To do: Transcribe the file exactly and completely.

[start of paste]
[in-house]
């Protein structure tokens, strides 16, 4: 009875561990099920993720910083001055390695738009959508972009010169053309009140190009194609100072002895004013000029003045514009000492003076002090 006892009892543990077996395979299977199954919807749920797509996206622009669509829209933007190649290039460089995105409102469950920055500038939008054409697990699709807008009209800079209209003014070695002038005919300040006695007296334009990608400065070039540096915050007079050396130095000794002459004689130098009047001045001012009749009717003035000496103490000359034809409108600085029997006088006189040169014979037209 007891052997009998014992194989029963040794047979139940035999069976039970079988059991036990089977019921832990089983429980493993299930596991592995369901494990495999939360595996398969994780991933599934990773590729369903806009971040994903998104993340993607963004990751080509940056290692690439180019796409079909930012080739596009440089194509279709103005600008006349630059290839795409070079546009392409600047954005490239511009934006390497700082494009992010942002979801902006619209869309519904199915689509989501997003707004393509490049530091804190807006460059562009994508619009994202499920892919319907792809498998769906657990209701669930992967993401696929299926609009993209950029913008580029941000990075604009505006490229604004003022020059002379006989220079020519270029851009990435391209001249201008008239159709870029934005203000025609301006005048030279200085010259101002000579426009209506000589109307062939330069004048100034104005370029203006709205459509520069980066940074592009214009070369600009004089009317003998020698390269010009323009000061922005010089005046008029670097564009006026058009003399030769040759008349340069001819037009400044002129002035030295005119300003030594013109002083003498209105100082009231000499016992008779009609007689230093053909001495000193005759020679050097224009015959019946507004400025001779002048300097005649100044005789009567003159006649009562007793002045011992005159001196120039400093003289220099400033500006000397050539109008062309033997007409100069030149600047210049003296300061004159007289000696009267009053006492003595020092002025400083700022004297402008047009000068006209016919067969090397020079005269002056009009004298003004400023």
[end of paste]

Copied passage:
[in-house]
């Protein structure tokens, strides 16, 4: 009875561990099920993720910083001055390695738009959508972009010169053309009140190009194609100072002895004013000029003045514009000492003076002090 006892009892543990077996395979299977199954919807749920797509996206622009669509829209933007190649290039460089995105409102469950920055500038939008054409697990699709807008009209800079209209003014070695002038005919300040006695007296334009990608400065070039540096915050007079050396130095000794002459004689130098009047001045001012009749009717003035000496103490000359034809409108600085029997006088006189040169014979037209 007891052997009998014992194989029963040794047979139940035999069976039970079988059991036990089977019921832990089983429980493993299930596991592995369901494990495999939360595996398969994780991933599934990773590729369903806009971040994903998104993340993607963004990751080509940056290692690439180019796409079909930012080739596009440089194509279709103005600008006349630059290839795409070079546009392409600047954005490239511009934006390497700082494009992010942002979801902006619209869309519904199915689509989501997003707004393509490049530091804190807006460059562009994508619009994202499920892919319907792809498998769906657990209701669930992967993401696929299926609009993209950029913008580029941000990075604009505006490229604004003022020059002379006989220079020519270029851009990435391209001249201008008239159709870029934005203000025609301006005048030279200085010259101002000579426009209506000589109307062939330069004048100034104005370029203006709205459509520069980066940074592009214009070369600009004089009317003998020698390269010009323009000061922005010089005046008029670097564009006026058009003399030769040759008349340069001819037009400044002129002035030295005119300003030594013109002083003498209105100082009231000499016992008779009609007689230093053909001495000193005759020679050097224009015959019946507004400025001779002048300097005649100044005789009567003159006649009562007793002045011992005159001196120039400093003289220099400033500006000397050539109008062309033997007409100069030149600047210049003296300061004159007289000696009267009053006492003595020092002025400083700022004297402008047009000068006209016919067969090397020079005269002056009009004298003004400023």